Students find cheaper ways to purchase textbooks in low economy

A new semester means new classes, and every student knows that also means new books—books that don’t come cheap. College students spend an average of $702 on course materials per academic year, according to a National Association of College Stores 2008 report, and college textbook prices have risen at twice the rate of inflation over the past two decades according to the U.S. Government Accountability Office.

The high price tags on textbooks and other course materials have led many Concordia students to shop around for the best deal from a variety of sources, such as online textbook retailers, online textbook rental services, used books at the Cobber Bookstore, or buying and trading textbooks with other students.

Textbook orders from online retailers made the first week of the new semester extremely busy for the Concordia Post Office. On Jan. 4, the first day of classes, the post office was flooded by a staggering 765 boxes. The line of students waiting with their bright orange slips to pick up their packages reached as far as the stairway in the Atrium. An additional 335 packages arrived over the next two days.

Paulette Dixon, manager of the Concordia Post Office, said this year’s influx of textbook orders is the most she has ever seen. Dixon said the majority of packages she’s seen have come from, a division of Ebay, and Amazon, although she has seen some packages from Chegg is one of several Web sites that rent textbooks to students for a quarter or a semester, and students return them after they have finished the course.

The Cobber Bookstore has seen a decrease of textbook purchasing in recent years due to the increasing availability of books online, said Director PJ Hines.
“This is a trend our whole industry is seeing,” Hines said.

In order to combat the decline in bookstore textbook purchasing, Hines said the Cobber Bookstore has placed a high emphasis on used books, whose prices are much more competitive with online retailers than new books. This is the first year the Cobber Bookstore has sourced 100 percent used books when possible.

“It all has to do with used textbooks,” Hines said. “We no longer order any new books [when used books are available] unless a student special requests it.”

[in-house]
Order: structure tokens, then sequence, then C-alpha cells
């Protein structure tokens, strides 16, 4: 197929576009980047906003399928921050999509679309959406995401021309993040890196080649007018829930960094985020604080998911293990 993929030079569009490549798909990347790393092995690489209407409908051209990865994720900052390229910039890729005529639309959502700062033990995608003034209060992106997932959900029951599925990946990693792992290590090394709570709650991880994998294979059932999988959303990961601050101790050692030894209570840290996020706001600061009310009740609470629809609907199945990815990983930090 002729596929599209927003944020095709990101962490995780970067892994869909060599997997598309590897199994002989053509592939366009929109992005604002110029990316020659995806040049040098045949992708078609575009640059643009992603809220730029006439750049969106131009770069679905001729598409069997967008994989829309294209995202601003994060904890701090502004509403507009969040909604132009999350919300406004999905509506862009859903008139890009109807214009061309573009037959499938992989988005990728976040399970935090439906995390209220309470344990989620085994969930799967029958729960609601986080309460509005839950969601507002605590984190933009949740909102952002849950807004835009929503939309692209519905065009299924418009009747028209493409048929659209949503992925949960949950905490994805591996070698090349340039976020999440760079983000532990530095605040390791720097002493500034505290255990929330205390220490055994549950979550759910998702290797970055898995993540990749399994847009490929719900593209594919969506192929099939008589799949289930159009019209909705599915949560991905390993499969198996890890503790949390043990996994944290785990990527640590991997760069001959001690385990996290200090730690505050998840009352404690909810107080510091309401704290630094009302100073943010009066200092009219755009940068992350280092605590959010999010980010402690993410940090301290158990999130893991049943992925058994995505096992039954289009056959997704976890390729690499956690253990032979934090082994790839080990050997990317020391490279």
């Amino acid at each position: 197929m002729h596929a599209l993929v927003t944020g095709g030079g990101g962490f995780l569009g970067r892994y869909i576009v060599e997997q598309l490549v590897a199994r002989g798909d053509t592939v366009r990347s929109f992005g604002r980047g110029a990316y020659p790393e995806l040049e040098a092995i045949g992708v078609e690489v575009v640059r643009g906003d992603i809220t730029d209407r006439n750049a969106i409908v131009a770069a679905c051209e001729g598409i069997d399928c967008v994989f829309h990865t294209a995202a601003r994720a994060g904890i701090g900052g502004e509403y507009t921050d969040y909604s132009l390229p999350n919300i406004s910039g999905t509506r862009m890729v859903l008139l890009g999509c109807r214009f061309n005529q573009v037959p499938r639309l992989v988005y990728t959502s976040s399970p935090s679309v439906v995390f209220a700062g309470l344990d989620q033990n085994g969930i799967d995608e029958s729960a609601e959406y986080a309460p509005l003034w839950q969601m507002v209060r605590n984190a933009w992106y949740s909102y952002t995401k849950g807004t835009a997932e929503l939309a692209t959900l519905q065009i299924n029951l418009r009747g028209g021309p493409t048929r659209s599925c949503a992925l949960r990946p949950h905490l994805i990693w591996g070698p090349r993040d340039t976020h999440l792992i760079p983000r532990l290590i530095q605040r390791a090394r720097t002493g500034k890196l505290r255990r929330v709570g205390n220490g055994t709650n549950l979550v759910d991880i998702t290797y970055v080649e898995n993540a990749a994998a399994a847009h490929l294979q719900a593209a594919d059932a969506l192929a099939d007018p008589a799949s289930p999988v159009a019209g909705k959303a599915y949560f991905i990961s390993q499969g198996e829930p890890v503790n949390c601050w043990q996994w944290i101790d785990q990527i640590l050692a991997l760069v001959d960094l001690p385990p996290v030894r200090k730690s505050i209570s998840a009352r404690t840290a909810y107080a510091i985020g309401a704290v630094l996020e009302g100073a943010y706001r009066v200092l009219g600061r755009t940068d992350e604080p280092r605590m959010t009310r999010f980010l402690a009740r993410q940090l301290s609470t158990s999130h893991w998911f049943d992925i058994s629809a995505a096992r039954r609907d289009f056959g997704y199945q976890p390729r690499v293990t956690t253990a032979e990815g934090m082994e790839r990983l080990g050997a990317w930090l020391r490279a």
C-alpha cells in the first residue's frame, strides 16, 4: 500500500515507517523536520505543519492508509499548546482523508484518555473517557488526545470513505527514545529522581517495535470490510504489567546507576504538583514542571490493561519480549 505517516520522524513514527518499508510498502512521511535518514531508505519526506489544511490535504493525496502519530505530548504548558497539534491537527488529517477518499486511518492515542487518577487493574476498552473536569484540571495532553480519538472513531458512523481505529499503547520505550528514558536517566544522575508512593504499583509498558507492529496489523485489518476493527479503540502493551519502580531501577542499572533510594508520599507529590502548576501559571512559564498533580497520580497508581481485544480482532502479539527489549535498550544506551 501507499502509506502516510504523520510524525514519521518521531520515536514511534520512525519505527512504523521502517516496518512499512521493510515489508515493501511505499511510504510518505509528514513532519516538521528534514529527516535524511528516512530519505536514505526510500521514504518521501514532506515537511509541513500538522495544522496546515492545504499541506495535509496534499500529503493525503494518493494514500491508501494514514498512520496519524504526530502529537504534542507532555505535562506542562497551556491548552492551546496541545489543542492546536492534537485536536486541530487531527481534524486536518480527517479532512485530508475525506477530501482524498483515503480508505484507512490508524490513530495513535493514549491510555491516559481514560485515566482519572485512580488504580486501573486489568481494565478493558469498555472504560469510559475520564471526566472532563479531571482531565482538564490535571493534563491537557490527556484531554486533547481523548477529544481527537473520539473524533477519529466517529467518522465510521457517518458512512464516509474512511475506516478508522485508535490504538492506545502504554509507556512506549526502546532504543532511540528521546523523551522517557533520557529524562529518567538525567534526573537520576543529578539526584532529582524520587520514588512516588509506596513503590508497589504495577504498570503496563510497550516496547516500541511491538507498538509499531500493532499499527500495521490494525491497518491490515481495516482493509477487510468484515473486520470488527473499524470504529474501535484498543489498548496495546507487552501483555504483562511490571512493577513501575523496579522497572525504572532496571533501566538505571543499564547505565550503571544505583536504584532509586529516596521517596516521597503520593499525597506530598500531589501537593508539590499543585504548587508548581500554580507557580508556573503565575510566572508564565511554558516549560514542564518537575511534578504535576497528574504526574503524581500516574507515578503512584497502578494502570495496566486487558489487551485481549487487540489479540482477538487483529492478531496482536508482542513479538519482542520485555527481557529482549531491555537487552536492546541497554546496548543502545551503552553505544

The Cobber Bookstore receives many used books from students at the end-of-semester buyback and locates the remainder through multiple used book wholesalers.

Hines said herself and the Cobber Bookstore staff also contact faculty when new editions or bundles are requested for courses to see if the professor is interested in hanging on to the old edition for another semester or if the Cobber Bookstore can source the pieces in the bundle used.

Hines said they also remind students that books are be able to be charged to tuition at the bookstore using their student ID, which directly bills the student’s account at the Business Office. The student ID charge to tuition is by far the largest tender at the Cobber Bookstore because of the convenience of having all college-related expenses on one bill.

Another benefit of textbook purchasing at the Cobber Bookstore, pointed out by Hines, is that books can be returned or exchanged if purchased incorrectly by a student, or in the event a professor decides not to use a book during the first five class days of each semester. This option isn’t available through some online retailers, and if offered, shipping often takes more time than is available and is costly.

Another method of acquiring necessary textbooks is purchasing them from other students. Sophomore Emily Swedberg is the Cobber who started the student-to-student recycling organization of books on Facebook. Swedberg was inspired to start the Facebook group “Cobber Book Exchange,” a textbook classifieds system for Concordia students, after she had books to sell but felt she wouldn’t get a fair price at the Cobber Bookstore and wasn’t getting a response from posters she posted on campus.

“I thought of something like Craigslist, like the same community idea but for Concordia,” Swedberg said. “So I figured Facebook would probably be the easiest way to do it.”

Swedberg’s textbook trading community has grown to nearly 900 members. Swedberg researched other college’s online textbook exchange groups for ideas for the organization of the exchange and decided that a discussion topic for each subject would be the most conducive for both sellers and buyers. The “Cobber Book Exchange” lists 20 subjects for sellers to post their books, as well as a wanted section. Swedberg requests group members post the title, author, edition, and asking price of books they wish to sell. Buyers reply to the posting, and sellers delete their post after a sale is made.

Swedberg said the group has an advantage over online auction sites and the Cobber Bookstore buyback because students can generally get a better price than they would going through a third party, they can check the book out before deciding to purchase, and they are likely to know the seller.

“I sold a book the day after I put it up; it’s pretty easy to work with, I think,” Swedberg said.

Sophomore Steve Hanson said the Cobber Book Exchange group was an easier, more convenient, and more profitable way to sell his books than selling them online or back to the bookstore.

“With the Cobber Book Exchange, I was able to get about 70-80 percent back of what I paid, while still selling the books for less than what the bookstore was selling them for,” Hanson said. “The Cobber Book Exchange benefits both sellers and buyers—sellers get more money for their books than they would from the bookstore, and buyers get books cheaper than what they sell for at the bookstore.”

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